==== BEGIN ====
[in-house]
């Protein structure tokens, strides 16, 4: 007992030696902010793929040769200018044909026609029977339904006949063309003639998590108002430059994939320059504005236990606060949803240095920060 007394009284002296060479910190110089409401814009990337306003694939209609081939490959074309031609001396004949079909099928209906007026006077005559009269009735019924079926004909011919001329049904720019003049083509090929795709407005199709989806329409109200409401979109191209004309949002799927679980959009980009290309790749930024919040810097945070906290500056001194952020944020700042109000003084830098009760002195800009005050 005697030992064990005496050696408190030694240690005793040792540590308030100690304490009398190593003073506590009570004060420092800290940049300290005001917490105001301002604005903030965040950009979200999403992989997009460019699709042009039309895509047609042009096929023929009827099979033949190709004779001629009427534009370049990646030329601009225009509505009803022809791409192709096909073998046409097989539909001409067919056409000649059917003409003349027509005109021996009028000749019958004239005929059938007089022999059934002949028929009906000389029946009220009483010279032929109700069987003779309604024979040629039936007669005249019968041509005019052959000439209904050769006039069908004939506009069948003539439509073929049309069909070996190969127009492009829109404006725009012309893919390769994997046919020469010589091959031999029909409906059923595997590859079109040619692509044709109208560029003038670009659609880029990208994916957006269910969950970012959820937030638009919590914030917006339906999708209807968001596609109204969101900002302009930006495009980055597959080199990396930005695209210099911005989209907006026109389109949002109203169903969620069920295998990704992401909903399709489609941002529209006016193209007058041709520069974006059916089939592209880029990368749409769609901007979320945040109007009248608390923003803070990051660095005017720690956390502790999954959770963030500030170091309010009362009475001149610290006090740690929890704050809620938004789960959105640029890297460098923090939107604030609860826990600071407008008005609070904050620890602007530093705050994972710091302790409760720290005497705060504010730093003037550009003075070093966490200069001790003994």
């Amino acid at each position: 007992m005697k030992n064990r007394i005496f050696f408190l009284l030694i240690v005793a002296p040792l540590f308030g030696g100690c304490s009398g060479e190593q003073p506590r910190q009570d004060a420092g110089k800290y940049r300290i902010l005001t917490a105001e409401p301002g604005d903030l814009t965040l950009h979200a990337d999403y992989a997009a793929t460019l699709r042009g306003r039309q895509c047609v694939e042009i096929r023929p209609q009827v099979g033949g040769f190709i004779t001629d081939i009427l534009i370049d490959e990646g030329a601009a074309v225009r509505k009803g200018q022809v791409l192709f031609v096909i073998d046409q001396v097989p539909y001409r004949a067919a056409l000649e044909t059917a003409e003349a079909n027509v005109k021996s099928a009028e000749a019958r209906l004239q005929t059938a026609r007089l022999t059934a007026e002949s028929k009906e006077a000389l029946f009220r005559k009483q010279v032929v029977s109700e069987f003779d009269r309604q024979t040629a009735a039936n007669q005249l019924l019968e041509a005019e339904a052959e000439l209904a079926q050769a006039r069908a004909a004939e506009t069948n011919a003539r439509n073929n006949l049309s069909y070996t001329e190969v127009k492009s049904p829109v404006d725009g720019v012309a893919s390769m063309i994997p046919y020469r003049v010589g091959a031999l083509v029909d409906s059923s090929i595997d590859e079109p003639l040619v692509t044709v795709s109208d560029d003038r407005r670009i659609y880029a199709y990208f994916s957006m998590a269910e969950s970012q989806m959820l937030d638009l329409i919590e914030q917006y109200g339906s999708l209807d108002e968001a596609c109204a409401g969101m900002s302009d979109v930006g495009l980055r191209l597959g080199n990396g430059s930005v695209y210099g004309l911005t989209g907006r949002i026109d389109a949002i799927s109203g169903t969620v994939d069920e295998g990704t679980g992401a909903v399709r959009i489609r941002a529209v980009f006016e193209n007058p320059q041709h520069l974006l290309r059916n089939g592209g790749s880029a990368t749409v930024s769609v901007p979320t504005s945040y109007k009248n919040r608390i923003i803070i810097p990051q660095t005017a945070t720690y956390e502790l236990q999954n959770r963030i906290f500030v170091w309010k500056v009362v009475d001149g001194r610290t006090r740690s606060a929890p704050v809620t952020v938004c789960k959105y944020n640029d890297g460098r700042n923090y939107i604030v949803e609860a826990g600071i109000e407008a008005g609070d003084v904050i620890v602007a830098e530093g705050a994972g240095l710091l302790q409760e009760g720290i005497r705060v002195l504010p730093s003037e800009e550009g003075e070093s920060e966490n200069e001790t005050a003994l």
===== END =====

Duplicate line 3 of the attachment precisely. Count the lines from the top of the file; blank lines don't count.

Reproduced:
């Amino acid at each position: 007992m005697k030992n064990r007394i005496f050696f408190l009284l030694i240690v005793a002296p040792l540590f308030g030696g100690c304490s009398g060479e190593q003073p506590r910190q009570d004060a420092g110089k800290y940049r300290i902010l005001t917490a105001e409401p301002g604005d903030l814009t965040l950009h979200a990337d999403y992989a997009a793929t460019l699709r042009g306003r039309q895509c047609v694939e042009i096929r023929p209609q009827v099979g033949g040769f190709i004779t001629d081939i009427l534009i370049d490959e990646g030329a601009a074309v225009r509505k009803g200018q022809v791409l192709f031609v096909i073998d046409q001396v097989p539909y001409r004949a067919a056409l000649e044909t059917a003409e003349a079909n027509v005109k021996s099928a009028e000749a019958r209906l004239q005929t059938a026609r007089l022999t059934a007026e002949s028929k009906e006077a000389l029946f009220r005559k009483q010279v032929v029977s109700e069987f003779d009269r309604q024979t040629a009735a039936n007669q005249l019924l019968e041509a005019e339904a052959e000439l209904a079926q050769a006039r069908a004909a004939e506009t069948n011919a003539r439509n073929n006949l049309s069909y070996t001329e190969v127009k492009s049904p829109v404006d725009g720019v012309a893919s390769m063309i994997p046919y020469r003049v010589g091959a031999l083509v029909d409906s059923s090929i595997d590859e079109p003639l040619v692509t044709v795709s109208d560029d003038r407005r670009i659609y880029a199709y990208f994916s957006m998590a269910e969950s970012q989806m959820l937030d638009l329409i919590e914030q917006y109200g339906s999708l209807d108002e968001a596609c109204a409401g969101m900002s302009d979109v930006g495009l980055r191209l597959g080199n990396g430059s930005v695209y210099g004309l911005t989209g907006r949002i026109d389109a949002i799927s109203g169903t969620v994939d069920e295998g990704t679980g992401a909903v399709r959009i489609r941002a529209v980009f006016e193209n007058p320059q041709h520069l974006l290309r059916n089939g592209g790749s880029a990368t749409v930024s769609v901007p979320t504005s945040y109007k009248n919040r608390i923003i803070i810097p990051q660095t005017a945070t720690y956390e502790l236990q999954n959770r963030i906290f500030v170091w309010k500056v009362v009475d001149g001194r610290t006090r740690s606060a929890p704050v809620t952020v938004c789960k959105y944020n640029d890297g460098r700042n923090y939107i604030v949803e609860a826990g600071i109000e407008a008005g609070d003084v904050i620890v602007a830098e530093g705050a994972g240095l710091l302790q409760e009760g720290i005497r705060v002195l504010p730093s003037e800009e550009g003075e070093s920060e966490n200069e001790t005050a003994l």